Technical vocational education training (TVET) is increasingly gaining traction among policymakers, investors and the entire business community, Employment and Labour Relations Minister Ignatius Baffour Awuah has said.
According to the minister, TVET has potential to drive socio-economic transformation and accelerated national development, as individuals who acquire TVET training are able to establish their own businesses – thereby contributing their quota toward nation-building through job creation.
Some years ago, technical and vocational training had little or no support – leading to many students abandoning it for the arts, business and science-related courses in second cycle institutions. It also had to endure some negative perceptions about it, among other drawbacks.
However, since the TVET Service launch in 2021 by Vice President Dr. Mahamudu Bawumia, it has seen tremendous improvement – especially after all technical and vocational schools were included in the Computerised Schools Selection and Placement System (CSSPS).
Prior to this, the sector was confronted with many challenges which made it difficult for it to become the key catalyst for industrialisation and decent job creation.
However, in a speech read on his behalf at the GrEEn Job fair held in Kumasi, Ashanti Region, Mr. Baffour Awuah emphasised that due to demands of the changing world of work, government is positioning TVET to be responsive to the changing times.
This includes reviewing the current curriculum; provision of state-of-the-art infrastructure and facilities; strengthening industry collaboration; quality assurance and shaping the public perception and mindset regarding TVET.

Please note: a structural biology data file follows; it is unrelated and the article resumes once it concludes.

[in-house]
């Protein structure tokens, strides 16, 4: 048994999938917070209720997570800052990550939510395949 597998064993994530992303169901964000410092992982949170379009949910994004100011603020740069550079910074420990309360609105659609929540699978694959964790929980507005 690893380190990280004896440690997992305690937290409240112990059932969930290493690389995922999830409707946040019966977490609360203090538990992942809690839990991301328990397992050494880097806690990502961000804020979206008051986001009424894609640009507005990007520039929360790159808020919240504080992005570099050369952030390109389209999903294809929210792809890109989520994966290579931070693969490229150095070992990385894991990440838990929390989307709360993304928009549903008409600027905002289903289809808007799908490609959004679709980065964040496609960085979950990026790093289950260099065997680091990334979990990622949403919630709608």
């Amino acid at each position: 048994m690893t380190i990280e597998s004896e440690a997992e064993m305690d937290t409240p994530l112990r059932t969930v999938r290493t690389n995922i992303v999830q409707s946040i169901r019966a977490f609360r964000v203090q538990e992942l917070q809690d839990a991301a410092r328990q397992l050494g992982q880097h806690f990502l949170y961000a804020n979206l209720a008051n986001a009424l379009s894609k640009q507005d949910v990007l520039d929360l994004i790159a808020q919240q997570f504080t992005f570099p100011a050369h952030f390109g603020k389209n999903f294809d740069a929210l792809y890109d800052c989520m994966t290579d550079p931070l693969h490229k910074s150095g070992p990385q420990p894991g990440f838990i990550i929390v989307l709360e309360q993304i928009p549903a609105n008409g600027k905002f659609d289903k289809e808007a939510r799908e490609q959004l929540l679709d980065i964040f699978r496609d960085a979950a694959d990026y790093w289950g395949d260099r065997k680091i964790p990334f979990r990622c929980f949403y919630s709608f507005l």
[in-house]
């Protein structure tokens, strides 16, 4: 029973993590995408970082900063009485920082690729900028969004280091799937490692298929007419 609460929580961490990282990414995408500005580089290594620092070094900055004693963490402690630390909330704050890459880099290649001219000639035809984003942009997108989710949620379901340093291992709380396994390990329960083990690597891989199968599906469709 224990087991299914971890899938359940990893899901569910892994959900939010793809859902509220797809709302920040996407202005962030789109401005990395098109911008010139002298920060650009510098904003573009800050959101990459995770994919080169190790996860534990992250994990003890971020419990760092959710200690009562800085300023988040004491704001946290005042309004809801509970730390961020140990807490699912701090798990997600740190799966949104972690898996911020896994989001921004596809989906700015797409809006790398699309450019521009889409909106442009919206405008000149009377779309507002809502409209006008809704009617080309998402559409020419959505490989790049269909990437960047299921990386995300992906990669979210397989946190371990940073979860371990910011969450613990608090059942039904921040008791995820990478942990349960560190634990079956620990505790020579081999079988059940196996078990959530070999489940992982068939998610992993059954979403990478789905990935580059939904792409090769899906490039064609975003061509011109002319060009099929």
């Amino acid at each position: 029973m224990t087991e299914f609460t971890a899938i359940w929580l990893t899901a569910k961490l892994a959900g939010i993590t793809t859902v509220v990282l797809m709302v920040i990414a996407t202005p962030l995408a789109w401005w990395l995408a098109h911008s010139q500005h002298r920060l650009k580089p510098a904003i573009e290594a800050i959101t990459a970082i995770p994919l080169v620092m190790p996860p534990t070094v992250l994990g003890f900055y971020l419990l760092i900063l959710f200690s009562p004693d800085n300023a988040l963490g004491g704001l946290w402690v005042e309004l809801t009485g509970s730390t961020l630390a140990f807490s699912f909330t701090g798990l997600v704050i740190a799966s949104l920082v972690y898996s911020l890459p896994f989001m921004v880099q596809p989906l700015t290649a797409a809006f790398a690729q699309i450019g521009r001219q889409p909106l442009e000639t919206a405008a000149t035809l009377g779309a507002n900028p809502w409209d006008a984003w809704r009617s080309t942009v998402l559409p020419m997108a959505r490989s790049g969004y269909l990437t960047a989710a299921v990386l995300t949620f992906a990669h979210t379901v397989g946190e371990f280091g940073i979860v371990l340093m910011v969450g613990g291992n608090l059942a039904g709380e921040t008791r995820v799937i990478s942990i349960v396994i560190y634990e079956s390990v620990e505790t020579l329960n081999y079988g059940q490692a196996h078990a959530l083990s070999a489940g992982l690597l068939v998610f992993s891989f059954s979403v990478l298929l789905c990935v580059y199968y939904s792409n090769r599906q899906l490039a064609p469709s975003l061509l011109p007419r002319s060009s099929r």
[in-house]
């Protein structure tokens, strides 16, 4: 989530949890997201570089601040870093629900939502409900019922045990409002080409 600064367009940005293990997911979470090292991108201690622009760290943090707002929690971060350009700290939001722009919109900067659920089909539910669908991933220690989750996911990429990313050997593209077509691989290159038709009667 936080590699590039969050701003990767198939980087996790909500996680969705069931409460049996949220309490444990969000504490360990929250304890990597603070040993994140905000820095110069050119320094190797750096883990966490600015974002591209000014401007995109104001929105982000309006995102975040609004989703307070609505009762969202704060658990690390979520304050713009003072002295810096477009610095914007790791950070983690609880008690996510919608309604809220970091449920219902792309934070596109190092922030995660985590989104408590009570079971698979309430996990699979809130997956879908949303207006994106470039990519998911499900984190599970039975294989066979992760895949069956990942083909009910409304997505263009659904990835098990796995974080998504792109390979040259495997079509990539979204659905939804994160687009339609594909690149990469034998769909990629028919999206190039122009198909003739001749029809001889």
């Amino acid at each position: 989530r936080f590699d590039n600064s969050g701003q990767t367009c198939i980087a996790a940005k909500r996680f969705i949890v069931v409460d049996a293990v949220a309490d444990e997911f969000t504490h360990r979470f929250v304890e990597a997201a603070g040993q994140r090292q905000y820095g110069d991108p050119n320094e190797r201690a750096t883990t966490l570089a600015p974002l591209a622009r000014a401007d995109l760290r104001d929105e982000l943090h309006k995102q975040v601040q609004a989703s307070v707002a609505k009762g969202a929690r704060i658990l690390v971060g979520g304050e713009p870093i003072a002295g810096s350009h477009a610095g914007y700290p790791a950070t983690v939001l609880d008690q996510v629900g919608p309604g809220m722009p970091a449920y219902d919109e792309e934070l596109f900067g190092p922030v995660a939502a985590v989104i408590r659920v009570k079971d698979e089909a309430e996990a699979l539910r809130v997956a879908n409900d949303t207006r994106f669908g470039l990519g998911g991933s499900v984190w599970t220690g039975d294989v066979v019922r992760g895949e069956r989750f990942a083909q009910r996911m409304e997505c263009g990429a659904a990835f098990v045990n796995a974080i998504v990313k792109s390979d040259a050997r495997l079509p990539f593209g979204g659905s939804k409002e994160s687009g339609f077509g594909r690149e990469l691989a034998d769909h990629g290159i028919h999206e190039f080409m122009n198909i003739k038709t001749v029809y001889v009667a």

He added that through these policy initiatives the existential challenges of TVET are gradually becoming a thing of the past, with focus shifting to emerging technologies, current industry practices and market demands.
“We envision an era when Ghanaian artisans are the most-sought after continentally, if not globally. In economic terms, the export of artisans to other countries will improve Ghana’s foreign exchange position significantly.
“We are confident that by fostering positive and effective collaboration and partnerships with the private sector, particularly in the field of TVET, we can further expand green job opportunities for our youth,” the minister said.
He further called for a rethink of TVET to ensure it is responsive to changing trends and demands, especially climate change concerns.
“Currently, the happenings of climate change globally have also brought about related policies and measures in some choices we make, particularly with regard to the environment and labour market. Here in Ghana, the National Green Jobs Strategy is no exception to such policies. It gives a clear pathway for harmonisation of on-going green interventions; building green skills for the youth; and establishing green enterprises as well as financing those green enterprises.
“It also gives a background of transitioning from the brown to green economy – which is making waves around the world accompanied with the emergence of new jobs and the waning of some old jobs,” he added.